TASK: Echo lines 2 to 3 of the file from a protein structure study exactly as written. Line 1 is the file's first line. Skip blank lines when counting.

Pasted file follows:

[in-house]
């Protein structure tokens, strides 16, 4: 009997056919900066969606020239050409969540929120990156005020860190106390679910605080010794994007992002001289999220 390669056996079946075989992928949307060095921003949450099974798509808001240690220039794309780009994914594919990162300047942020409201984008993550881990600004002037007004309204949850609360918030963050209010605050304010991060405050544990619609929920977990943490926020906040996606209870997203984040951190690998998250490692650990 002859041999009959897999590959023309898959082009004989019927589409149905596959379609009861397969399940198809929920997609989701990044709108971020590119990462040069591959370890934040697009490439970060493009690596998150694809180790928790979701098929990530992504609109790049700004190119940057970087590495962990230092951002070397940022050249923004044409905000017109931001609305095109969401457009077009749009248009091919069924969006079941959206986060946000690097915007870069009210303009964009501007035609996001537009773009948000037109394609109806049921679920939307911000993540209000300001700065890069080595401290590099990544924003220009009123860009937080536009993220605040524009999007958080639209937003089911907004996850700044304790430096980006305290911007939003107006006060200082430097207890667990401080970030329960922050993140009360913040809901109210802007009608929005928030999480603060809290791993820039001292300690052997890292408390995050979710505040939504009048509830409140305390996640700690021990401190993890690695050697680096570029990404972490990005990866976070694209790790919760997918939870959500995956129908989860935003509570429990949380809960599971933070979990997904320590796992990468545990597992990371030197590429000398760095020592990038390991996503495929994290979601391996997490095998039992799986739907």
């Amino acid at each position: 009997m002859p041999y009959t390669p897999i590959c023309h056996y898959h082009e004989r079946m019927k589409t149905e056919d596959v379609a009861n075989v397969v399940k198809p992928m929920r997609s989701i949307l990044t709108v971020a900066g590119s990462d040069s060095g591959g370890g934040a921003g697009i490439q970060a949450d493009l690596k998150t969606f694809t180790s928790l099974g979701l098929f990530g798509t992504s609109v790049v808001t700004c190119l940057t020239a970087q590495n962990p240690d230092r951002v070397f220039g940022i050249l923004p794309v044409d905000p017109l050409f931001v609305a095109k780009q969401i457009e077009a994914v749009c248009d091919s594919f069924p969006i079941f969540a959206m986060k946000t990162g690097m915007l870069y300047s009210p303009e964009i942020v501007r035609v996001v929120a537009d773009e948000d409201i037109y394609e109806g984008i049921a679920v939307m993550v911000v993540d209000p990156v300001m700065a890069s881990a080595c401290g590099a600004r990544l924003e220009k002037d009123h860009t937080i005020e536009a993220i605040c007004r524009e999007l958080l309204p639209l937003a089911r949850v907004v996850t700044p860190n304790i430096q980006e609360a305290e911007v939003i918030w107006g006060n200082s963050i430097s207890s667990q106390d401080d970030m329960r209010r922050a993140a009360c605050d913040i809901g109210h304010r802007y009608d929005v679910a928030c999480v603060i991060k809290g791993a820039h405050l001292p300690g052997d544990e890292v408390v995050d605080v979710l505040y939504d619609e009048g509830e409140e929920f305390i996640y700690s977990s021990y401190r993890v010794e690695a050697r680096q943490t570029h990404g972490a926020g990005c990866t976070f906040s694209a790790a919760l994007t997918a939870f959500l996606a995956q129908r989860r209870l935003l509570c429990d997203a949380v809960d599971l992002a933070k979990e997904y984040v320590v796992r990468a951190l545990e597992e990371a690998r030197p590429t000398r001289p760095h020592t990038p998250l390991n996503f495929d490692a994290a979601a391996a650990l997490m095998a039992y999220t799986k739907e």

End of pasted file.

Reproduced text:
């Protein structure tokens, strides 16, 4: 009997056919900066969606020239050409969540929120990156005020860190106390679910605080010794994007992002001289999220 390669056996079946075989992928949307060095921003949450099974798509808001240690220039794309780009994914594919990162300047942020409201984008993550881990600004002037007004309204949850609360918030963050209010605050304010991060405050544990619609929920977990943490926020906040996606209870997203984040951190690998998250490692650990 002859041999009959897999590959023309898959082009004989019927589409149905596959379609009861397969399940198809929920997609989701990044709108971020590119990462040069591959370890934040697009490439970060493009690596998150694809180790928790979701098929990530992504609109790049700004190119940057970087590495962990230092951002070397940022050249923004044409905000017109931001609305095109969401457009077009749009248009091919069924969006079941959206986060946000690097915007870069009210303009964009501007035609996001537009773009948000037109394609109806049921679920939307911000993540209000300001700065890069080595401290590099990544924003220009009123860009937080536009993220605040524009999007958080639209937003089911907004996850700044304790430096980006305290911007939003107006006060200082430097207890667990401080970030329960922050993140009360913040809901109210802007009608929005928030999480603060809290791993820039001292300690052997890292408390995050979710505040939504009048509830409140305390996640700690021990401190993890690695050697680096570029990404972490990005990866976070694209790790919760997918939870959500995956129908989860935003509570429990949380809960599971933070979990997904320590796992990468545990597992990371030197590429000398760095020592990038390991996503495929994290979601391996997490095998039992799986739907």
């Amino acid at each position: 009997m002859p041999y009959t390669p897999i590959c023309h056996y898959h082009e004989r079946m019927k589409t149905e056919d596959v379609a009861n075989v397969v399940k198809p992928m929920r997609s989701i949307l990044t709108v971020a900066g590119s990462d040069s060095g591959g370890g934040a921003g697009i490439q970060a949450d493009l690596k998150t969606f694809t180790s928790l099974g979701l098929f990530g798509t992504s609109v790049v808001t700004c190119l940057t020239a970087q590495n962990p240690d230092r951002v070397f220039g940022i050249l923004p794309v044409d905000p017109l050409f931001v609305a095109k780009q969401i457009e077009a994914v749009c248009d091919s594919f069924p969006i079941f969540a959206m986060k946000t990162g690097m915007l870069y300047s009210p303009e964009i942020v501007r035609v996001v929120a537009d773009e948000d409201i037109y394609e109806g984008i049921a679920v939307m993550v911000v993540d209000p990156v300001m700065a890069s881990a080595c401290g590099a600004r990544l924003e220009k002037d009123h860009t937080i005020e536009a993220i605040c007004r524009e999007l958080l309204p639209l937003a089911r949850v907004v996850t700044p860190n304790i430096q980006e609360a305290e911007v939003i918030w107006g006060n200082s963050i430097s207890s667990q106390d401080d970030m329960r209010r922050a993140a009360c605050d913040i809901g109210h304010r802007y009608d929005v679910a928030c999480v603060i991060k809290g791993a820039h405050l001292p300690g052997d544990e890292v408390v995050d605080v979710l505040y939504d619609e009048g509830e409140e929920f305390i996640y700690s977990s021990y401190r993890v010794e690695a050697r680096q943490t570029h990404g972490a926020g990005c990866t976070f906040s694209a790790a919760l994007t997918a939870f959500l996606a995956q129908r989860r209870l935003l509570c429990d997203a949380v809960d599971l992002a933070k979990e997904y984040v320590v796992r990468a951190l545990e597992e990371a690998r030197p590429t000398r001289p760095h020592t990038p998250l390991n996503f495929d490692a994290a979601a391996a650990l997490m095998a039992y999220t799986k739907e």